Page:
Here’s what I’m thinking about, right now (in addition to my freelance work and my mystery novel and body budgets and the nature of magic, which… um… we’ll get to the latter two topics later, I promise).
“This isn’t the first draft, you know.” He’d only written two words. “CHAPTER ONE.”
“Oh,” I said. “What is it then?”
“It’s the only draft!”
Right then, he sounded more like Jack Reacher than Lee Child. More Reacher than writer. “I don’t want to improve it. When I’ve written something, that is the way it has to stay. It’s like one of those old photos you come across. From the 1970s. And you have this terrible Seventies haircut and giant lapels on your jacket. It’s ridiculous – but it’s there. It is what it is. Leave it alone.”
Maggie Stiefvater: The Gift of Penciling It In
I used to wonder why I always began every novel so wrong. My process generally goes like this: for months, I arduously research and plan. I begin to write. I amass ten or twenty or thirty thousand words of novel.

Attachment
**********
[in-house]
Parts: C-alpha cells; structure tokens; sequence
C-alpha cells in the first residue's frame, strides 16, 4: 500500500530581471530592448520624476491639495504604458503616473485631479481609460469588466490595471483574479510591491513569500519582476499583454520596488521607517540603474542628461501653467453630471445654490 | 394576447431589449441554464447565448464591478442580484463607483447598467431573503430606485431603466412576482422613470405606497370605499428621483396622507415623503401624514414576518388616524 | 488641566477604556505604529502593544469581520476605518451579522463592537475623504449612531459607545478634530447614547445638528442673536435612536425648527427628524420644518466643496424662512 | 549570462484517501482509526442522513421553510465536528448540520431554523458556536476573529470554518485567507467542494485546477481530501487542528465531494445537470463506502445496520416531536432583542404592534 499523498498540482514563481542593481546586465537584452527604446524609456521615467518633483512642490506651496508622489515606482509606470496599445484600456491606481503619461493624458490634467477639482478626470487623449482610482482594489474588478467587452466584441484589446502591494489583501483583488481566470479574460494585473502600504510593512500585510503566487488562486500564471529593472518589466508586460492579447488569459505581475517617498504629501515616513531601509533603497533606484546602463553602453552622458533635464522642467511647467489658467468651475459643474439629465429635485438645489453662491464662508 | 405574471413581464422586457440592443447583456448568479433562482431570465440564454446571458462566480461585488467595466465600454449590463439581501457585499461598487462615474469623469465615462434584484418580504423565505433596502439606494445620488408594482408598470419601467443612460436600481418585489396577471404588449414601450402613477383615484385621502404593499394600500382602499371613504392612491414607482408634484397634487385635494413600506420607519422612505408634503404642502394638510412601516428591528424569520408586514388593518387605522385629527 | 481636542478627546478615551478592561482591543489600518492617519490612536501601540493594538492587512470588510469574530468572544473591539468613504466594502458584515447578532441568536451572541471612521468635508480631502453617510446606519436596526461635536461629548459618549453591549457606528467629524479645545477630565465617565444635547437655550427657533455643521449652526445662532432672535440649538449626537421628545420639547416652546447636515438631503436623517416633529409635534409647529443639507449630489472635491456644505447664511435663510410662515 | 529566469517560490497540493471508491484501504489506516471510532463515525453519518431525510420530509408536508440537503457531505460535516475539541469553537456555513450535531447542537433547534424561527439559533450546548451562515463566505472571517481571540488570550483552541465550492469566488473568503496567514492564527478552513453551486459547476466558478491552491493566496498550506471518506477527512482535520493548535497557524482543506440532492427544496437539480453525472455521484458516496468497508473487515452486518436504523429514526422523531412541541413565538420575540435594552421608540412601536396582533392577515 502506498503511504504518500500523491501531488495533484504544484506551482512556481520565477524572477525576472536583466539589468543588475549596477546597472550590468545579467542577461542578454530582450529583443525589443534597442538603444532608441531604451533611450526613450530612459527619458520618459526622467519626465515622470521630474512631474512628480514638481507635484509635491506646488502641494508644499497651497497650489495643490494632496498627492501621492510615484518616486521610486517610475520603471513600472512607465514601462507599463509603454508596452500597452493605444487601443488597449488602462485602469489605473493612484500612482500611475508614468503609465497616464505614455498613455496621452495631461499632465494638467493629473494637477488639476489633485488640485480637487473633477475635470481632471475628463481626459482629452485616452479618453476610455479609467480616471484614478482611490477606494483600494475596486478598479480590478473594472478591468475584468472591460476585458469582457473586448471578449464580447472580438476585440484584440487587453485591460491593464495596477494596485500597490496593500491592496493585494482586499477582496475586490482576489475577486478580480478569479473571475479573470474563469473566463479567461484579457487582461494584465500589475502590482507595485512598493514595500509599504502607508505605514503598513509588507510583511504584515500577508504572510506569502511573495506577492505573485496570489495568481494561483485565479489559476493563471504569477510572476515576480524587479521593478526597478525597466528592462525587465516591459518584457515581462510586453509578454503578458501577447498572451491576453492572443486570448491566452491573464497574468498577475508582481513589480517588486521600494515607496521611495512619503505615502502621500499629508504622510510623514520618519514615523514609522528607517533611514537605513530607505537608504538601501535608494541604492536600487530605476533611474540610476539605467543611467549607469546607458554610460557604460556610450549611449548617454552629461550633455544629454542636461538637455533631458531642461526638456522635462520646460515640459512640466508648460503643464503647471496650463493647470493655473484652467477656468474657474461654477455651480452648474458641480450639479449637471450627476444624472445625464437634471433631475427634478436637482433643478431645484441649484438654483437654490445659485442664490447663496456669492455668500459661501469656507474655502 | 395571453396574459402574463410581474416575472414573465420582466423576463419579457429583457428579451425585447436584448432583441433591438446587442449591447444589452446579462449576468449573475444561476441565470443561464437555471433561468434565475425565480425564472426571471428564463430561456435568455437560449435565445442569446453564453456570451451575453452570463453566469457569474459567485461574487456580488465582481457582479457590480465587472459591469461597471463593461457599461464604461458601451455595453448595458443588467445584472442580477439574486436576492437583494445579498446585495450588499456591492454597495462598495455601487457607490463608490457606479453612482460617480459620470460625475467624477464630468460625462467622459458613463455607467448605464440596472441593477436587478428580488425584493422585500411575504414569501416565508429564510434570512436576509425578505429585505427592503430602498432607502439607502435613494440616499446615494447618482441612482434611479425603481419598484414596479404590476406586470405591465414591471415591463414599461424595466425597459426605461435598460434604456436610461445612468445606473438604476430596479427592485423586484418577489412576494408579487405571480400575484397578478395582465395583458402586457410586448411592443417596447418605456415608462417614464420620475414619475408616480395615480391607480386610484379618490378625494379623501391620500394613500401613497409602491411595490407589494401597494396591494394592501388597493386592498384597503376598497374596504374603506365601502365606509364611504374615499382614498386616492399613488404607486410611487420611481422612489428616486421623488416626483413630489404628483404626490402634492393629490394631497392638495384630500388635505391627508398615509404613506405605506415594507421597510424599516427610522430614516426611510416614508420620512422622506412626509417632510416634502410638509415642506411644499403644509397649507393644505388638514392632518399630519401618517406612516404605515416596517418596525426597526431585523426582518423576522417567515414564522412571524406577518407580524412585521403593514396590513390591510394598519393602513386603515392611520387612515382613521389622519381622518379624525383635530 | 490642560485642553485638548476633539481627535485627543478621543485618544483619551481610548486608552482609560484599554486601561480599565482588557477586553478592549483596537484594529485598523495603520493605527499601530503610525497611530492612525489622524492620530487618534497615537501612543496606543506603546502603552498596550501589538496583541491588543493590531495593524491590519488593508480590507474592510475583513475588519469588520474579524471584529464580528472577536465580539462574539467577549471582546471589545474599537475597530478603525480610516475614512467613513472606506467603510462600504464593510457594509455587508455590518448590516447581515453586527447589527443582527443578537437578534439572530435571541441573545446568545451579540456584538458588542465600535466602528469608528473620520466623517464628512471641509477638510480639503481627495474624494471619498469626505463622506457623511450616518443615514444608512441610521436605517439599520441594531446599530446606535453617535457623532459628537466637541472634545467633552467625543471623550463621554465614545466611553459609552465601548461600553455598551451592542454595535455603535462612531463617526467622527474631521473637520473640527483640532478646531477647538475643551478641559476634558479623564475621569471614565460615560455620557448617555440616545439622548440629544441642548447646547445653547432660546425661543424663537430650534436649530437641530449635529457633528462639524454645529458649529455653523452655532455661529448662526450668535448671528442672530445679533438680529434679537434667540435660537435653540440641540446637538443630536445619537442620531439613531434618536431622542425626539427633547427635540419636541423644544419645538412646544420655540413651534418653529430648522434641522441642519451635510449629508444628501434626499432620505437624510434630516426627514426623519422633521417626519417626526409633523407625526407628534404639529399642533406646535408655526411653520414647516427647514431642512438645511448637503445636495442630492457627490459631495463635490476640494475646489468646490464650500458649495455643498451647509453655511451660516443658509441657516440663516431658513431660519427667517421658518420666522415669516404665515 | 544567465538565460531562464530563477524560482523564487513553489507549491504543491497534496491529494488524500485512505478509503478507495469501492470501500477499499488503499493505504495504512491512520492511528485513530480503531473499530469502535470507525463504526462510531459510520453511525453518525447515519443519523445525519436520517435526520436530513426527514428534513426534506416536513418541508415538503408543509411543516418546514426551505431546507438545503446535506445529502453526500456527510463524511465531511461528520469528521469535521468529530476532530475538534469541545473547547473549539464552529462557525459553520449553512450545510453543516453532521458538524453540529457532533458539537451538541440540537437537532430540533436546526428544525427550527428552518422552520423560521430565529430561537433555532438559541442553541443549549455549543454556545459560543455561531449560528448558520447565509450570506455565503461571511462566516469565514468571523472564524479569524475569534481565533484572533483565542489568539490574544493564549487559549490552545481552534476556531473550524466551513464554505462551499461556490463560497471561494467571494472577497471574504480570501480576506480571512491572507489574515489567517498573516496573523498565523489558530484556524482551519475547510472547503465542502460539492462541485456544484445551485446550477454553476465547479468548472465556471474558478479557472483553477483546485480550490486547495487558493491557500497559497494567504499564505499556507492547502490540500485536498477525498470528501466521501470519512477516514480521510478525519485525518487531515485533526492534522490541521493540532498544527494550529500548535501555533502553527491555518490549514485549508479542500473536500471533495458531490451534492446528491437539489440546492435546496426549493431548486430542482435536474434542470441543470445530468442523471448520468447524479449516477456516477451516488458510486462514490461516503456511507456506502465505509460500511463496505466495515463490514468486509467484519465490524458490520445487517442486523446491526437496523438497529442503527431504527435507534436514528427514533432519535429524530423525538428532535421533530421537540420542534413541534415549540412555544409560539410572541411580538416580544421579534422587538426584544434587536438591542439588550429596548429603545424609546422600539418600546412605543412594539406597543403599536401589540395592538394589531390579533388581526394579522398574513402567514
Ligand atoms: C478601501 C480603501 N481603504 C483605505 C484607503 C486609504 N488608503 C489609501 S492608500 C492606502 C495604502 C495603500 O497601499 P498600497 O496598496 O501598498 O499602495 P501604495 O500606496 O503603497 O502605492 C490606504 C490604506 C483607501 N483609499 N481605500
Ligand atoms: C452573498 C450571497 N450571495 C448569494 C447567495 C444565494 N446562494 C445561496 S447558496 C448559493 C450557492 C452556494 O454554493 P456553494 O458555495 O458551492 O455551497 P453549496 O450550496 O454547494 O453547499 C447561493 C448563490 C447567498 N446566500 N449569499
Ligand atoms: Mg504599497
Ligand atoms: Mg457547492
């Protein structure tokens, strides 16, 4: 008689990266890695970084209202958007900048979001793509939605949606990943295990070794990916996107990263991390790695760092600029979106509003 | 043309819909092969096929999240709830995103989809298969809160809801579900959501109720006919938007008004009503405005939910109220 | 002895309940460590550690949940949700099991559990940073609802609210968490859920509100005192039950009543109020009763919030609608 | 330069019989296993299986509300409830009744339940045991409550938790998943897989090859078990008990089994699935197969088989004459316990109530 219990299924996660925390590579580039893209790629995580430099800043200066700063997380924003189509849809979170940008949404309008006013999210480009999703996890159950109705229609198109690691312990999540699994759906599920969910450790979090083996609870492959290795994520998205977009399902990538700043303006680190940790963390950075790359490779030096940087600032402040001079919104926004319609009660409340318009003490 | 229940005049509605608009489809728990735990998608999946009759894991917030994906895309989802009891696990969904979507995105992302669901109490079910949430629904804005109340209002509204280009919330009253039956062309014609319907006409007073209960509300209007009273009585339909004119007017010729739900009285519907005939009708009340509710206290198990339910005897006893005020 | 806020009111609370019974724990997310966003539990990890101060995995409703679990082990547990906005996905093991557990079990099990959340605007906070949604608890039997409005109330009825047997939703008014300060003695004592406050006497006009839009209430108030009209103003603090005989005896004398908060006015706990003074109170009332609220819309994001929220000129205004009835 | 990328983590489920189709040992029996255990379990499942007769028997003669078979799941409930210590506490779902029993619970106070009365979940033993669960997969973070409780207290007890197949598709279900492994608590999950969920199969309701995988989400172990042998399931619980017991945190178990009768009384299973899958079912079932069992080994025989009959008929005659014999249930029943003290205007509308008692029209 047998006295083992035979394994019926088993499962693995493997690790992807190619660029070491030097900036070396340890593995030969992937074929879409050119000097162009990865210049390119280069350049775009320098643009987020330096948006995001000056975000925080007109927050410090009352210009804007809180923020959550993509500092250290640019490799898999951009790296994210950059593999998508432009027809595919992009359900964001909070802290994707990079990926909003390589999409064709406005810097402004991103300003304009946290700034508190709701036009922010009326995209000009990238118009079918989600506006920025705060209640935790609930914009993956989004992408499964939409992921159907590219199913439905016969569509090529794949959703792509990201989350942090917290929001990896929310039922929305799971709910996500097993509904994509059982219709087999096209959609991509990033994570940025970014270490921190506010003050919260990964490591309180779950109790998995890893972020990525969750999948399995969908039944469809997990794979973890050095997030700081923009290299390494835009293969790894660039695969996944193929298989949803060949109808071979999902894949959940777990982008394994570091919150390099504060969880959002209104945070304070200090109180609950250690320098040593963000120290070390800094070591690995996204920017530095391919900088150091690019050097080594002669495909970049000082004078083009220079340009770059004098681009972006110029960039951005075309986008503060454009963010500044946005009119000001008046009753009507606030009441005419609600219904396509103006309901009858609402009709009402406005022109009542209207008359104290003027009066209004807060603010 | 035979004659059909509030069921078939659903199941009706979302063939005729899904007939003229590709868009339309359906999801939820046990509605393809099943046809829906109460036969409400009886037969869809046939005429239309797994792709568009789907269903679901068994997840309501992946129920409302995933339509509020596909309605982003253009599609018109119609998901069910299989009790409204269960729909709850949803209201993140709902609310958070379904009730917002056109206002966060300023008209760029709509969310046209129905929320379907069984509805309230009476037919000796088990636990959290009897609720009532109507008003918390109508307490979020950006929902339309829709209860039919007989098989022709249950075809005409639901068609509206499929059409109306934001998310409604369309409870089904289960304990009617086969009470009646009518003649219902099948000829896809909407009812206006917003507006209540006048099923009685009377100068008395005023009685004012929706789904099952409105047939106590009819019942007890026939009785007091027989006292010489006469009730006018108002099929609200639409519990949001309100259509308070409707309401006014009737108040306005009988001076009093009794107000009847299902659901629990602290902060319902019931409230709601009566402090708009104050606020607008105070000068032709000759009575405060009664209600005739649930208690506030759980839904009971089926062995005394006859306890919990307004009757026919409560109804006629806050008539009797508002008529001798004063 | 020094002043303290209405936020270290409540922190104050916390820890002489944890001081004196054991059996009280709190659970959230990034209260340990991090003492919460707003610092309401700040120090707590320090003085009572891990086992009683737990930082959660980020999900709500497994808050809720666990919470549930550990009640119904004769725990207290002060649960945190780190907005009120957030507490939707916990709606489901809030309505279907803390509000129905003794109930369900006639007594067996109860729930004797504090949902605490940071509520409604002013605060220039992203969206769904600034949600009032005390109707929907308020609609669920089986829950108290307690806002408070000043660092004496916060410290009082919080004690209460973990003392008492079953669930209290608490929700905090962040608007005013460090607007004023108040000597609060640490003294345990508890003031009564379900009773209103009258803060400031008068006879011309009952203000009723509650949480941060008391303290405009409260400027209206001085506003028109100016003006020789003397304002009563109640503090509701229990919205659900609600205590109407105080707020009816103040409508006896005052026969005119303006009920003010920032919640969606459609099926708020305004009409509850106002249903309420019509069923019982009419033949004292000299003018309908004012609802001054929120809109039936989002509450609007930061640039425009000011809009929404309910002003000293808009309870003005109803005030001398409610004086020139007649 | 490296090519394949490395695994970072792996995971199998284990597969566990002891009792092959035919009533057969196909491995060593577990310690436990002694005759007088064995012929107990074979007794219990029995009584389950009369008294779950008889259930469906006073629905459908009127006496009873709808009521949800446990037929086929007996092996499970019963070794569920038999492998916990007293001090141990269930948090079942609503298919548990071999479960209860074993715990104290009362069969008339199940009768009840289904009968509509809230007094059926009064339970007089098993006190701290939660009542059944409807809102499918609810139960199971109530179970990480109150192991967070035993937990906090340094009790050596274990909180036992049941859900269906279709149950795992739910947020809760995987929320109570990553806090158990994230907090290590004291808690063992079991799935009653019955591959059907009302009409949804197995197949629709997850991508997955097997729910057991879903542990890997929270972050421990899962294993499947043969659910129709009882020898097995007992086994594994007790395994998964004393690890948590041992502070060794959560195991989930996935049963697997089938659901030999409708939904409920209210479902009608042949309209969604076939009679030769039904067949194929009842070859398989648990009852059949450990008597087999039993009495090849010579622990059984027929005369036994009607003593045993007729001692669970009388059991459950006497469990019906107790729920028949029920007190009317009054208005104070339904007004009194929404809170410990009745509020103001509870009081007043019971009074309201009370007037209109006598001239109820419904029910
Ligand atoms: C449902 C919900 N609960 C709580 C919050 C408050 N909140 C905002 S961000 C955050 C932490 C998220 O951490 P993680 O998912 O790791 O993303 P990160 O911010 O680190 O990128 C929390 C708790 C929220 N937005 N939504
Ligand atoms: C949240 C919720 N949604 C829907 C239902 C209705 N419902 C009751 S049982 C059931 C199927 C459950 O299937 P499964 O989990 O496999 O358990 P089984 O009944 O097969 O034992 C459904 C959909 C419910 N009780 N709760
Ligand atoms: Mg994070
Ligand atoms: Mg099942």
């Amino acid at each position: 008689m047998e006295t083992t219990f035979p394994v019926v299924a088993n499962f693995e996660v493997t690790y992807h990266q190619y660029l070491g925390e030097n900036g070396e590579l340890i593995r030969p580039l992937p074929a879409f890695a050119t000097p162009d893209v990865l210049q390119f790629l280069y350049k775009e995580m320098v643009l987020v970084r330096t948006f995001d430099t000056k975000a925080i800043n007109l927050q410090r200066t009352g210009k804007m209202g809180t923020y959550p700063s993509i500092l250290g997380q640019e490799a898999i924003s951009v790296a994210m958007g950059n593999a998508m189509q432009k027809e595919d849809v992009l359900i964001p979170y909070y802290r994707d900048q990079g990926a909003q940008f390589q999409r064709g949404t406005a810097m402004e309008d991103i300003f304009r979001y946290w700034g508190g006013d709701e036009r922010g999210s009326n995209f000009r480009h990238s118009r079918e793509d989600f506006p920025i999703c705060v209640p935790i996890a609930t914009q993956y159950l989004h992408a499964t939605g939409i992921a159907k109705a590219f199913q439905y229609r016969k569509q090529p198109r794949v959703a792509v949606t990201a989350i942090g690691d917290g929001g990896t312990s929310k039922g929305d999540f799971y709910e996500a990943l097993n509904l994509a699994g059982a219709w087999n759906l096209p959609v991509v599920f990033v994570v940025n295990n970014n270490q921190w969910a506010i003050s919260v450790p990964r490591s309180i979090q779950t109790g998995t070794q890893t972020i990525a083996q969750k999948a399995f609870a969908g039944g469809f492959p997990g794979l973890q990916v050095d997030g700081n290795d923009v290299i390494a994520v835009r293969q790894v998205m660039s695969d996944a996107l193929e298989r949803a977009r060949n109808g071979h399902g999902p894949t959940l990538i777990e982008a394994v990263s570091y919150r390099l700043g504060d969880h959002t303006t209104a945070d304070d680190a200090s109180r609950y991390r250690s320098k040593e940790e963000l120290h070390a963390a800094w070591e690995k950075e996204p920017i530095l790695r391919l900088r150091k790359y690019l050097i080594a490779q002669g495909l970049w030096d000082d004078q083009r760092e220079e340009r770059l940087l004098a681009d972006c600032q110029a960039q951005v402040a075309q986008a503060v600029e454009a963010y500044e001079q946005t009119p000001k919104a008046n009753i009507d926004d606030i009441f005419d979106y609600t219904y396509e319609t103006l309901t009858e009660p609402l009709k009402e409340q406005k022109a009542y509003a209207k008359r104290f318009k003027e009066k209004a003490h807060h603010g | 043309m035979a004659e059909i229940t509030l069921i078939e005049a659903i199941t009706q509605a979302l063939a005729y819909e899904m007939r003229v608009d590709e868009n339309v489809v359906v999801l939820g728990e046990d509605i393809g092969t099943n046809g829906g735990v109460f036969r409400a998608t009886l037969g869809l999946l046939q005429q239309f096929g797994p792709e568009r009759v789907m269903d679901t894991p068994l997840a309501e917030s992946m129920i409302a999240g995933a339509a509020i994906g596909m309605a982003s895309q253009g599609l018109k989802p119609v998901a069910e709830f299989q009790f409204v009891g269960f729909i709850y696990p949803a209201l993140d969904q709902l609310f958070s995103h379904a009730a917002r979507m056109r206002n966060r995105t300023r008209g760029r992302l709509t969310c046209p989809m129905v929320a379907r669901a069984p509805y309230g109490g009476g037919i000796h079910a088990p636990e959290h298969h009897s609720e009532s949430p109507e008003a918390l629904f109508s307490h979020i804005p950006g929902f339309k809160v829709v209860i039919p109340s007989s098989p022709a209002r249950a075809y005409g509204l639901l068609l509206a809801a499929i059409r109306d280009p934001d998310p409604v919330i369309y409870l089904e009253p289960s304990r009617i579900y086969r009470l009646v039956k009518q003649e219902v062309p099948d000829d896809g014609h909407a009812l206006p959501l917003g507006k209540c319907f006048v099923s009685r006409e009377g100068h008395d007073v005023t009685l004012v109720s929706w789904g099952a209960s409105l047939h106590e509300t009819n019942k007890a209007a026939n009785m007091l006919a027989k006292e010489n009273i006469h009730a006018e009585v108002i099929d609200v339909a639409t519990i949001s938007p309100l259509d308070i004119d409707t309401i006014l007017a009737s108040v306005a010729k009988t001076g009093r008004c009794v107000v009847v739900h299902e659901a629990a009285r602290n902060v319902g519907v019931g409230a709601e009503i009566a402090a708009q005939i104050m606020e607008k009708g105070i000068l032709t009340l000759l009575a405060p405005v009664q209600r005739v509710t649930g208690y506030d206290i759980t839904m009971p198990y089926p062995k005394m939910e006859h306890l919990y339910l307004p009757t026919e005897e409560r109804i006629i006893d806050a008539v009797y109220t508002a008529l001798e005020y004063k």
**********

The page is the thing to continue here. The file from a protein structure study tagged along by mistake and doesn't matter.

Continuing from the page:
Then I throw it away.
The New York Times: The Mister Rogers No One Saw
Fred and I commiserated about the creative process. We would often sit and talk about confronting the blank page, the blank canvas, the blank song sheet. That place of vast possibility and bottomless terror. “Why is it so scary?” he would say. “It’s so hard.” He told me he would sometimes freeze before being able to jot down a word. He had a writing room, away from the office, away from home, where he showed up on writing days no matter what. Take it on. Enter it. Sometimes in Studio A he would show me how he worked out his doubts about himself and his emotions at the piano. Banging out anything angry or anything glad. He said it helped. I told him my outlet might be something more like shopping or maybe napping. He said either of those could work.
And if you want one more thing to read (that isn’t necessarily about the creative process), go check out John Scalzi’s thoughts on the things you outgrow. ❤️